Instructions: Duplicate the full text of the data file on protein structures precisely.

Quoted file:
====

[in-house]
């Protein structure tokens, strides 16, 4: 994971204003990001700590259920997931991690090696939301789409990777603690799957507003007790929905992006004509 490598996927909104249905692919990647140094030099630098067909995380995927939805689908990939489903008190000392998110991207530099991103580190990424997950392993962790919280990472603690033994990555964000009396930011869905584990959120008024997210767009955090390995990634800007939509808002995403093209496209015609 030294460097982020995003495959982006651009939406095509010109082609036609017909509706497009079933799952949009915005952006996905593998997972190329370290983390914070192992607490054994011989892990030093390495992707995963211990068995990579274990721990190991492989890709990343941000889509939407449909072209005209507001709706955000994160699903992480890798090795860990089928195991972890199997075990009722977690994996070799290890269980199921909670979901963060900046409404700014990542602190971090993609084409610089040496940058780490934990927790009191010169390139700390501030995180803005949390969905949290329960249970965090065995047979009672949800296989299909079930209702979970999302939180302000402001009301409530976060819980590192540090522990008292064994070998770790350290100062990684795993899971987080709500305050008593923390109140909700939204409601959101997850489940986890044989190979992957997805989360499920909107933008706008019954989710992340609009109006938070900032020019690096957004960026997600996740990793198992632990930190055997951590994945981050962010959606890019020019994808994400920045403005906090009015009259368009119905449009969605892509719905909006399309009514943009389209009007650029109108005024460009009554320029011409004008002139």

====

[in-house]
């Protein structure tokens, strides 16, 4: 994971204003990001700590259920997931991690090696939301789409990777603690799957507003007790929905992006004509 490598996927909104249905692919990647140094030099630098067909995380995927939805689908990939489903008190000392998110991207530099991103580190990424997950392993962790919280990472603690033994990555964000009396930011869905584990959120008024997210767009955090390995990634800007939509808002995403093209496209015609 030294460097982020995003495959982006651009939406095509010109082609036609017909509706497009079933799952949009915005952006996905593998997972190329370290983390914070192992607490054994011989892990030093390495992707995963211990068995990579274990721990190991492989890709990343941000889509939407449909072209005209507001709706955000994160699903992480890798090795860990089928195991972890199997075990009722977690994996070799290890269980199921909670979901963060900046409404700014990542602190971090993609084409610089040496940058780490934990927790009191010169390139700390501030995180803005949390969905949290329960249970965090065995047979009672949800296989299909079930209702979970999302939180302000402001009301409530976060819980590192540090522990008292064994070998770790350290100062990684795993899971987080709500305050008593923390109140909700939204409601959101997850489940986890044989190979992957997805989360499920909107933008706008019954989710992340609009109006938070900032020019690096957004960026997600996740990793198992632990930190055997951590994945981050962010959606890019020019994808994400920045403005906090009015009259368009119905449009969605892509719905909006399309009514943009389209009007650029109108005024460009009554320029011409004008002139």